The greywackes exposed on the shore and roadside are all in the Kirkcolm Formation (Figure 46). They are quartzo-feldspathic greywackes with a few accessory grains of spilite, schist, garnet and zircon; the quartz content averages about 45 per cent. Full compositional details are provided by Kelling (1962), Floyd and Trench (1989), Evans et al. (1991) and Stone (1995).
2 Lady Bay: Glen App Fault and Corsewall Formation
Leave Finnarts Bay and drive south on the A77 to Stranraer; pass through the town following signs for Leswalt and Kirkcolm and leave on the A718 heading NW. After passing the Stranraer golf course turn right at the Craigencross roundabout, still following the A718 for Kirkcolm. About 3.5 km beyond the roundabout it is worth stopping briefly beside the sea at St Mary's Croft (NX 034 659). Here, on the foreshore, are exposed the Permian breccias which fill the 1500 m-deep Stranraer basin (Stone, 1988 and references therein). The east side of the basin is formed by a major fault which defines the east coast of Loch Ryan. This contrasts with the west side of the basin, where the Permian (and some Westphalian) strata lie unconformably above the Lower Palaeozoic greywackes; the structure is a classic half-graben (Figure 45). The breccias consist of greywacke pebbles up to about 6 cm across, contained in a matrix of coarse red sand. Thin interbeds of red sandstone and siltstone are also present. The most extensive outcrop is near the low water mark.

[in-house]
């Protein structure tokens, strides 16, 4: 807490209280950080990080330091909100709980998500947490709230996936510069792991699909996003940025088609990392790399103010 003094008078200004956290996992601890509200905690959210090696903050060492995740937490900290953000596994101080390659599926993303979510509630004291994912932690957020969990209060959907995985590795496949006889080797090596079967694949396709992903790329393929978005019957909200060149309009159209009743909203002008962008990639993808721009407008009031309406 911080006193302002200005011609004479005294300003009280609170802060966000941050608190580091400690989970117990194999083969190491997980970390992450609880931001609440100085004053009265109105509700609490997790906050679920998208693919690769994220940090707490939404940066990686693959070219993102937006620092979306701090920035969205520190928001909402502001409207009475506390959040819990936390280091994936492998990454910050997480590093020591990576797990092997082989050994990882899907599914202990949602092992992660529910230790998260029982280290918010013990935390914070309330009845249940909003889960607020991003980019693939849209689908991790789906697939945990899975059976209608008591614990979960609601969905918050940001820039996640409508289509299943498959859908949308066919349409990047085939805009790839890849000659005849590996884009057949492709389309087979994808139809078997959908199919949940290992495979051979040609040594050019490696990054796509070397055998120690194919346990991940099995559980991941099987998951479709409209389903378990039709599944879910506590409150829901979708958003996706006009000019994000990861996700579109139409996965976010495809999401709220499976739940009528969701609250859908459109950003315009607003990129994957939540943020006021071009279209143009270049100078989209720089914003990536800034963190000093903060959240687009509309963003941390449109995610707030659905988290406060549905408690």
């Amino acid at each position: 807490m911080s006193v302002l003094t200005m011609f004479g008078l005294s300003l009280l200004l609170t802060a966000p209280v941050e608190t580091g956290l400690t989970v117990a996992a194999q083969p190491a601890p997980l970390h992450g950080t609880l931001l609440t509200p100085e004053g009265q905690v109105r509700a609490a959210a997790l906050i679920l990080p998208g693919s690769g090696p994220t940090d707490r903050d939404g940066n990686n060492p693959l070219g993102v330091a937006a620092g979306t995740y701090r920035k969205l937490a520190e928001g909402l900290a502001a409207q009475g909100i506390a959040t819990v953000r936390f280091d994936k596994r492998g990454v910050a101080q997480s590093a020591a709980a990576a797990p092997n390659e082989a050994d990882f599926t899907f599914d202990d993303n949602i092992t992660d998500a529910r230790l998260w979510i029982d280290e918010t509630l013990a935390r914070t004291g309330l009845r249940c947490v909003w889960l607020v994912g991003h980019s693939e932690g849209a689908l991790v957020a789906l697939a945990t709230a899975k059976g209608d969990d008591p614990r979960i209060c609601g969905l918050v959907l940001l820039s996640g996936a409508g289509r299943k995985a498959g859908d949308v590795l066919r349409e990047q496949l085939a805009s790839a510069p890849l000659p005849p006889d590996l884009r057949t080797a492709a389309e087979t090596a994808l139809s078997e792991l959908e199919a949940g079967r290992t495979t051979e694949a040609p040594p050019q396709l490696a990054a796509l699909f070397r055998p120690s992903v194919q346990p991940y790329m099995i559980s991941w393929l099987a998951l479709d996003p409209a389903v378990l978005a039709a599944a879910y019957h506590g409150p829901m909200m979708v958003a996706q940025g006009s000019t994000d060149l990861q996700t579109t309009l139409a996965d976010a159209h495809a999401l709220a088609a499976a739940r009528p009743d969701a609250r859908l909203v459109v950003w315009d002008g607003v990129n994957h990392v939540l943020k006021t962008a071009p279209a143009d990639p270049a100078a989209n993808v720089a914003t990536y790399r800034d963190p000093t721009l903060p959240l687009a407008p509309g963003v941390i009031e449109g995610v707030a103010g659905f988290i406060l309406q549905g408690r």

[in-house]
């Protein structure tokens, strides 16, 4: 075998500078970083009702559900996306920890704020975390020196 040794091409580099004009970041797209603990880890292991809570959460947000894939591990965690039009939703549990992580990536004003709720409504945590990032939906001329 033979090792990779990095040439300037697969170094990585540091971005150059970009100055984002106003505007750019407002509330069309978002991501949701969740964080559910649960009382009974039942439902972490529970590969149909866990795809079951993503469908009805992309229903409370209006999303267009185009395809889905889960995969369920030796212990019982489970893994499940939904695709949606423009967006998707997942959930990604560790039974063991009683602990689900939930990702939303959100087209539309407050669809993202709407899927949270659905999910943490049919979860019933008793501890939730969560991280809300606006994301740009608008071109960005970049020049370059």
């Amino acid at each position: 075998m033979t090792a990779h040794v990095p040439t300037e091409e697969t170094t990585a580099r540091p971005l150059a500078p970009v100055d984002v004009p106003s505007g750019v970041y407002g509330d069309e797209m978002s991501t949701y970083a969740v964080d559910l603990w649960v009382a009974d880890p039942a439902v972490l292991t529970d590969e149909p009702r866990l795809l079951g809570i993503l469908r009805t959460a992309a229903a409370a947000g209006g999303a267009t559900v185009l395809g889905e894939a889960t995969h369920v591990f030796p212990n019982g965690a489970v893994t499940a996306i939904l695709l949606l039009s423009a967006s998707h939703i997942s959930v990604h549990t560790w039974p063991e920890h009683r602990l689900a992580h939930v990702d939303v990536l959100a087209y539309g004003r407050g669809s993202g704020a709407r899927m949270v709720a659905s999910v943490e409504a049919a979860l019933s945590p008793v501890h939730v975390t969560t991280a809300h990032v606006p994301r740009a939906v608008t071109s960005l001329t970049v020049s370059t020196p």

Continue north on the A718 through Kirkcolm. About 2 km beyond the village, fork right following signs for Corsewall Point and about 1 km beyond the fork turn right following signs for Lady Bay. The road is metalled as far as Low Portencalzie Farm but thereafter deteriorates into a rough track. Nevertheless continue on down towards the sea where there is a paved parking area with adjacent picnic tables.
It is essential to visit this locality around low tide. The Glen App Fault zone is exposed, subject to the vagaries of shifting sand and shingle, at the north end of the bay (027 718) below high water mark. All the rocks in the vicinity are pervasively reddened, a reminder of the nearby Permian sequence of red sandstone and breccia. A complex array of shear zones and quartz veins cuts through the reddened greywackes defining a fault zone about 5 m across and trending approximately NE towards Finnarts Bay and Glen App on the far side of Loch Ryan. The character and geometry of the structures within the fault zone suggest that ductile deformation occurred with a sinistral sense of shear, followed by small-scale brittle effects with a dextral shear sense.
Thickly bedded greywackes abut the fault zone on its north side and it is well worth scrambling over the cliffs a little way northwards to examine their sedimentary features. A well-trodden track provides a route. The greywackes are all part of the Corsewall Formation and are compositionally immature, with abundant clasts of igneous lithologies including spilite, gabbro and serpentinite probably derived from an ophiolitic source. The quartz content is only about 14 per cent on average. Compositional details are given by Kelling (1962), Evans et al. (1991) and Stone (1995). The lithic composition gives the greywackes a dark appearance which contrasts with the pale grey Kirkcolm Formation greywackes seen at Locality 1.